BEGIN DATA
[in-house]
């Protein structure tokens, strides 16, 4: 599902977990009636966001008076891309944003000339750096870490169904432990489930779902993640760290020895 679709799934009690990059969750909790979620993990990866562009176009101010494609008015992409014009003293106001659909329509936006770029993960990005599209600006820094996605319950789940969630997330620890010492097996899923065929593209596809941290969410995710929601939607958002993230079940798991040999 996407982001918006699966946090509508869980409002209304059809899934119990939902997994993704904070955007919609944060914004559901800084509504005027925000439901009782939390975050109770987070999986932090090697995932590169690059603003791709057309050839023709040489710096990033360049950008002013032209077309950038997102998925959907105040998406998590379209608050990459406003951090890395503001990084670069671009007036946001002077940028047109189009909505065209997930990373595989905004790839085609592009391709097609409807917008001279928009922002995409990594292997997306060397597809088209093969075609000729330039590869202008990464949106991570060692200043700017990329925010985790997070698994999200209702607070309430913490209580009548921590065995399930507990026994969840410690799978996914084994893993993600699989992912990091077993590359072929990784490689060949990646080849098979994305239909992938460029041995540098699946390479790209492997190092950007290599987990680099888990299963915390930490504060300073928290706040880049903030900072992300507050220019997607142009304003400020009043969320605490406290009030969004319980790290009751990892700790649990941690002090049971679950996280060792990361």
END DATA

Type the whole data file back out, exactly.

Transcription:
[in-house]
């Protein structure tokens, strides 16, 4: 599902977990009636966001008076891309944003000339750096870490169904432990489930779902993640760290020895 679709799934009690990059969750909790979620993990990866562009176009101010494609008015992409014009003293106001659909329509936006770029993960990005599209600006820094996605319950789940969630997330620890010492097996899923065929593209596809941290969410995710929601939607958002993230079940798991040999 996407982001918006699966946090509508869980409002209304059809899934119990939902997994993704904070955007919609944060914004559901800084509504005027925000439901009782939390975050109770987070999986932090090697995932590169690059603003791709057309050839023709040489710096990033360049950008002013032209077309950038997102998925959907105040998406998590379209608050990459406003951090890395503001990084670069671009007036946001002077940028047109189009909505065209997930990373595989905004790839085609592009391709097609409807917008001279928009922002995409990594292997997306060397597809088209093969075609000729330039590869202008990464949106991570060692200043700017990329925010985790997070698994999200209702607070309430913490209580009548921590065995399930507990026994969840410690799978996914084994893993993600699989992912990091077993590359072929990784490689060949990646080849098979994305239909992938460029041995540098699946390479790209492997190092950007290599987990680099888990299963915390930490504060300073928290706040880049903030900072992300507050220019997607142009304003400020009043969320605490406290009030969004319980790290009751990892700790649990941690002090049971679950996280060792990361």